As always, the list of shows is illuminating, featuring choices that warm the cockles of my grizzled heart, as well as the proverbial things that make you go "Hmm..."
Here are the shows that more than one student wrote about:
And here are the shows that received one "vote" each:
Annie, The Apple Tree , Assassins, Carnival, City of Angels, Dessa Rose, Dirty Rotten Scoundrels, The Drowsy Chaperone, Grey Gardens, The Last Five Years, Little Shop of Horrors, Phantom (Maury Yeston), The Secret Garden, Smile, The Sound of Music , Sunday in the Park With George, Titanic, [title of show], Violet, The Wedding Singer, A Year With Frog and Toad
Keep in mind that the concept of "underrated" means different things to different people, and that the ultimate goal here is just to get them thinking critically about the shows they see and perform in. But I encourage my students to think about who's underrating the show: is it the general public or perhaps theater insiders? Technically there are no wrong answers, but I do tell my students that some shows are much easier to defend than others.
Case in point: Little Shop of Horrors. I haven't graded that particular paper yet, so I'm not sure what that student's justification is. But Little Shop ran more than 2,200 performances Off Broadway in the '80s and has gone on to become one of the most performed shows in schools and community theaters. Sure, the 2003 Broadway production was a bit of a bust, lasting less than a year, but my take on that is that people had already seen or done Little Shop a gajillion times and didn't feel compelled to pay top dollar to repeat the privilege.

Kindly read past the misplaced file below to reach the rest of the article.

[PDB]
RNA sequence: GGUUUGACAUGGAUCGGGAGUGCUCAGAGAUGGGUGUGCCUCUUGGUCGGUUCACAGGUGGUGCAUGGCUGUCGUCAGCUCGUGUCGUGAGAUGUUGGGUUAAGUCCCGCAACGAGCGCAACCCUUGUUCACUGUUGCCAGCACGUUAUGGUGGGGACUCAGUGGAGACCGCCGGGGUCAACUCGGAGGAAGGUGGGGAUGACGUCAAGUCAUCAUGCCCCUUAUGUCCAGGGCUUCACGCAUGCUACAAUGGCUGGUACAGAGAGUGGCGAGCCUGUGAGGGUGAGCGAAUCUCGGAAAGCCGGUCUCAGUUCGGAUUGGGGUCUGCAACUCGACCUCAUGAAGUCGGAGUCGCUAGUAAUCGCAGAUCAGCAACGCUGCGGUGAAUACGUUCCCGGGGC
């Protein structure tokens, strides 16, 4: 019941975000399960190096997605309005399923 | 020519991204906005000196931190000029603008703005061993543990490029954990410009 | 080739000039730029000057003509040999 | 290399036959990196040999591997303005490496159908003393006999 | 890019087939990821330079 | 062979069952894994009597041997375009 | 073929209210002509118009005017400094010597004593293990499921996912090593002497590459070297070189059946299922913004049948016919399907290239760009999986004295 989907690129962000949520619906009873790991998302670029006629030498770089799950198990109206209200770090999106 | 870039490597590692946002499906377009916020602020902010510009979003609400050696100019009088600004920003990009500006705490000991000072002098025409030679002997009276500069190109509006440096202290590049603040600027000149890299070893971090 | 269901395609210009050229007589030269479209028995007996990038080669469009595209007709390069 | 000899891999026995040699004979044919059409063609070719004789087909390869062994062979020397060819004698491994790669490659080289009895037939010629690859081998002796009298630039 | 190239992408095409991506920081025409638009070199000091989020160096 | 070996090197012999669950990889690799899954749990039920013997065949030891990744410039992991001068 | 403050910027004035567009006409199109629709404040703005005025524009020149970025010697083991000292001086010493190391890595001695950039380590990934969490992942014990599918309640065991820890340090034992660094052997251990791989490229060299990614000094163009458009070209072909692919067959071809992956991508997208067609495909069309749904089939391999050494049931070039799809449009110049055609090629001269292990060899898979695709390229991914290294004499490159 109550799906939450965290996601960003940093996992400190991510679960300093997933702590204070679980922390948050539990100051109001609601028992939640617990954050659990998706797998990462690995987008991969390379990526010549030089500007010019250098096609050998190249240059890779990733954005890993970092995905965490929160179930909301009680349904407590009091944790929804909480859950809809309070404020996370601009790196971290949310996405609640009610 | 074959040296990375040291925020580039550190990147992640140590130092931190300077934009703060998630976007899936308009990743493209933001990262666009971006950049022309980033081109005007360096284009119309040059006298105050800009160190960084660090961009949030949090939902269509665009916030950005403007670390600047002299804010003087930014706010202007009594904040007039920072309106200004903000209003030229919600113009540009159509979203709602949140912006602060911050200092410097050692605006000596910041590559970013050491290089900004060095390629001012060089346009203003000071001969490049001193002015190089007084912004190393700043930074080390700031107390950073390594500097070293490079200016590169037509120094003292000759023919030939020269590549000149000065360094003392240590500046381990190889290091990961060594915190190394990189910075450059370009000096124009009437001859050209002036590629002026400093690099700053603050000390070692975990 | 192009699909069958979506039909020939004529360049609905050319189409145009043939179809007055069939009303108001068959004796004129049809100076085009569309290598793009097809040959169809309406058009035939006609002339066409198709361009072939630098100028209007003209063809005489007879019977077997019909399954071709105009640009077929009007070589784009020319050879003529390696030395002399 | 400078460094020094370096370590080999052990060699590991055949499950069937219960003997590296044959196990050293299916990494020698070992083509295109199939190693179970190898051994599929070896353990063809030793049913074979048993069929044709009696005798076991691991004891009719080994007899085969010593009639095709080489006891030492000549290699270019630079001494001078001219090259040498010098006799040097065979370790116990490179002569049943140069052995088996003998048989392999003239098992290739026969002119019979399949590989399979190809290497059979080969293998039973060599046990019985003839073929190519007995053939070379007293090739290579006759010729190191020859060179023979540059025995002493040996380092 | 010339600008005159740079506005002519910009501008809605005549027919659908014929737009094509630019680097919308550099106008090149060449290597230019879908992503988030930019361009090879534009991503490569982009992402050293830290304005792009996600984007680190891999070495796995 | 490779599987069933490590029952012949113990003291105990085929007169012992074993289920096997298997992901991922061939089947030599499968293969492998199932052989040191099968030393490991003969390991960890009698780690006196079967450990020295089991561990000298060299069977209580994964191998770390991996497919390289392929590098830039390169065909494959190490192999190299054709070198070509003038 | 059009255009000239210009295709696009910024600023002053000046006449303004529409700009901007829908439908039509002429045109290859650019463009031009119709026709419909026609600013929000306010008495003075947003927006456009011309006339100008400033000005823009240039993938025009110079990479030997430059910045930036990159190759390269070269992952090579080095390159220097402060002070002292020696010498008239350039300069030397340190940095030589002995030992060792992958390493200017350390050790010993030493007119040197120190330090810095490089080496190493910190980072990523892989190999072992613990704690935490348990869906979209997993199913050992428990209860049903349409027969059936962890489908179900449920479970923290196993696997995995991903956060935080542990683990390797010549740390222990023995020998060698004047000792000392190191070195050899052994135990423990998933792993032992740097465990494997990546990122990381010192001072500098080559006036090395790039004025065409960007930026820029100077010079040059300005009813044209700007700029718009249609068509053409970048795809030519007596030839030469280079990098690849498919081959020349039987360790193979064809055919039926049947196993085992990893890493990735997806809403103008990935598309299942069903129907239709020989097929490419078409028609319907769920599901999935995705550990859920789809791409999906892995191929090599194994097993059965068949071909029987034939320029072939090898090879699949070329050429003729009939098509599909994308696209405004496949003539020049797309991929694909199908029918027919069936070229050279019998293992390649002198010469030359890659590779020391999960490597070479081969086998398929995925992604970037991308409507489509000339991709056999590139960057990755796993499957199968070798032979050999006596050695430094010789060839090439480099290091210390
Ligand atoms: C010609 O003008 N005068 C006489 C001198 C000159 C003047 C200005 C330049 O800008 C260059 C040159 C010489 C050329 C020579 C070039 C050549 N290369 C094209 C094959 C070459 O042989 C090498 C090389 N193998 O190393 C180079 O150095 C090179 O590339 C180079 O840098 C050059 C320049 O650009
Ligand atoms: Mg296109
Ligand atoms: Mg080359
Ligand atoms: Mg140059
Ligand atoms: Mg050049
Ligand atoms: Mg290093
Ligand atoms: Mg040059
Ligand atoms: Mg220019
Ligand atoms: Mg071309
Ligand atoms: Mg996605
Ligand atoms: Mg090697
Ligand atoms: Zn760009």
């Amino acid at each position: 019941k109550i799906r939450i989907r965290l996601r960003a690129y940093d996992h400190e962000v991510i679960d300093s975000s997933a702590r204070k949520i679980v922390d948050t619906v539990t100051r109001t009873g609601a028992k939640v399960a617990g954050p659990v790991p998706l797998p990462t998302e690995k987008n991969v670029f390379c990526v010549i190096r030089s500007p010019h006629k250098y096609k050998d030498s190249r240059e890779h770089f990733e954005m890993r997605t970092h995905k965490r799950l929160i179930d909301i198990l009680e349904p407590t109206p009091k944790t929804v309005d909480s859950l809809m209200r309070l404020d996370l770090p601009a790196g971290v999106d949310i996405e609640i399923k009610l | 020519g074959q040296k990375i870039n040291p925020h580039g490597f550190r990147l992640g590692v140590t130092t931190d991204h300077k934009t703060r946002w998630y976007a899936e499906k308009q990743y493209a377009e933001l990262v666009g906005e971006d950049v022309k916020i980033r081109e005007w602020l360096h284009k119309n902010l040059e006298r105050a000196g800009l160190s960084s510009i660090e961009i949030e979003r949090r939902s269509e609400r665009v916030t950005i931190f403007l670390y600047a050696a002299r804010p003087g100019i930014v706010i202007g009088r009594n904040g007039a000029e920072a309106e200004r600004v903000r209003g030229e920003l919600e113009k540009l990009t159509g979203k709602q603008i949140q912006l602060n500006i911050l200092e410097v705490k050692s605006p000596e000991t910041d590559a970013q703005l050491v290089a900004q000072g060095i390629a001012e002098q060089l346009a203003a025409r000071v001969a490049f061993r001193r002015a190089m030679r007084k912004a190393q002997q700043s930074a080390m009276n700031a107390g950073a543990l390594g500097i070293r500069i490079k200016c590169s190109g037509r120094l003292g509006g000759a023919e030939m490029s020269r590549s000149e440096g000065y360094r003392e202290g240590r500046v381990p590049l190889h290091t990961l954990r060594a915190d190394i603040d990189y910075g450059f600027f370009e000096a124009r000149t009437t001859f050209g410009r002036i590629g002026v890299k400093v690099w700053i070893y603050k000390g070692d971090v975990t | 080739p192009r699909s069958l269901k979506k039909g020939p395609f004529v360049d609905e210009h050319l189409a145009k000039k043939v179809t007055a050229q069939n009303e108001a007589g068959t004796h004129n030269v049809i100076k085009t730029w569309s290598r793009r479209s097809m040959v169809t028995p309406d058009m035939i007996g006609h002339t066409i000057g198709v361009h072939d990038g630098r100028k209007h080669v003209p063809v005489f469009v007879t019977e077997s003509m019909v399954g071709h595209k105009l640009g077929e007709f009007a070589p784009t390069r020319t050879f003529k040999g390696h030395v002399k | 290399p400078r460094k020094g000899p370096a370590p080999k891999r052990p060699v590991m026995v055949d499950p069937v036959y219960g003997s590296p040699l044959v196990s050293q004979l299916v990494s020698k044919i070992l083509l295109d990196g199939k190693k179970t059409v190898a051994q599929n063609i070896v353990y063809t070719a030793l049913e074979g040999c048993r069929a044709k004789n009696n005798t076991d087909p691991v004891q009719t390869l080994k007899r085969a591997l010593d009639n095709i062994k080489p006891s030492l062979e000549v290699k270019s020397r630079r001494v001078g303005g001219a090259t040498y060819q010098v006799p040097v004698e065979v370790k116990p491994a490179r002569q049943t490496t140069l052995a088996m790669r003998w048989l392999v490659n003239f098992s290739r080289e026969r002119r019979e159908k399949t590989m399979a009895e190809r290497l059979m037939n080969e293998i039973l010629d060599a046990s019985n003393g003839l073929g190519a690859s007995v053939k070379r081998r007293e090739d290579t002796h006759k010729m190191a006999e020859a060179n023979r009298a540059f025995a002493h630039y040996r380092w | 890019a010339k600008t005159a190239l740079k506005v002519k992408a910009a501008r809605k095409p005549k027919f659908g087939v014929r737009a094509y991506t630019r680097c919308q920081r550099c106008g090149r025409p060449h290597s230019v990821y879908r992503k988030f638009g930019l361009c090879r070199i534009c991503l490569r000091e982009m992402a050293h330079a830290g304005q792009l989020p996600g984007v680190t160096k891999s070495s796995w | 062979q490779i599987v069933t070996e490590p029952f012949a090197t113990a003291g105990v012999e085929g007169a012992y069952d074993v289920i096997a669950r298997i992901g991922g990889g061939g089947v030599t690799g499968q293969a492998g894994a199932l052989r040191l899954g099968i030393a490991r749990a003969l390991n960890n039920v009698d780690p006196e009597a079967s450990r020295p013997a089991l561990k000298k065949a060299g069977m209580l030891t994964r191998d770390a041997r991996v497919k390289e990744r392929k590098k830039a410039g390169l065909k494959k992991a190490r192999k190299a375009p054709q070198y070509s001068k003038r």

Now, Annie is a choice that I can understand. Sure, it's one of the most successful shows of all time, but there are quite a few people who dismiss the show as sentimental fluff. To which I would respond, what's wrong with sentimental fluff? As long as it's executed in an entertaining and professional manner. I happen to be very fond of Annie, partly because I played Oliver Warbucks in my ever more distant youth, but also because it's very good at doing what it was designed to do: charm. It's certainly one of Charles Strouse's better scores, and there is much pleasure to be had in Thomas Meehan's often clever book.
Similarly, I can certainly understand why two people chose to write about Wicked. I myself have received numerous incredulous, dismissive looks when I tell people that I think it's a very well crafted show. There's a strong tendency on the part of theater aficionados to automatically disdain the popular. But Wicked is the kind of show that you can enjoy purely on an entertainment level, whereas if you really want to listen, you also just might learn something.
And then there's Aida. It's possible that these two students were responding to the fact that I listed Aida at #8 on my list of The Most Overrated Musicals of the 2000s. Here's an excerpt from my explanation as to why I included it on the list:
Call it "The Case of the Disappearing Hit." Aida ran for 1,852 performances, which is about four and a half years. And yet today the show is virtually forgotten...Despite its long and presumably profitable run, Aida has become a virtual nonentity.
It's possible that my dismissal of the show sent these students rushing to its defense, but I haven't seen hide nor hair of the show since it closed in 2004. Does it get many local productions these days? Possibly in other parts of the country the show has caught on, but I haven't noticed any local productions here in Boston. I actually sort of liked Aida, although I do find many of the musical numbers either pointless ("Like Father, Like Son") or tedious ("Another Pyramid"). But both "Easy as Life" and "Elaborate Lives" are pretty kick-ass.
As I said, the point is to get them thinking critically, and it's ultimately not about the shows that they choose but rather how well they defend their case. And now, if you'll excuse me, I have a whole lot of papers to grade.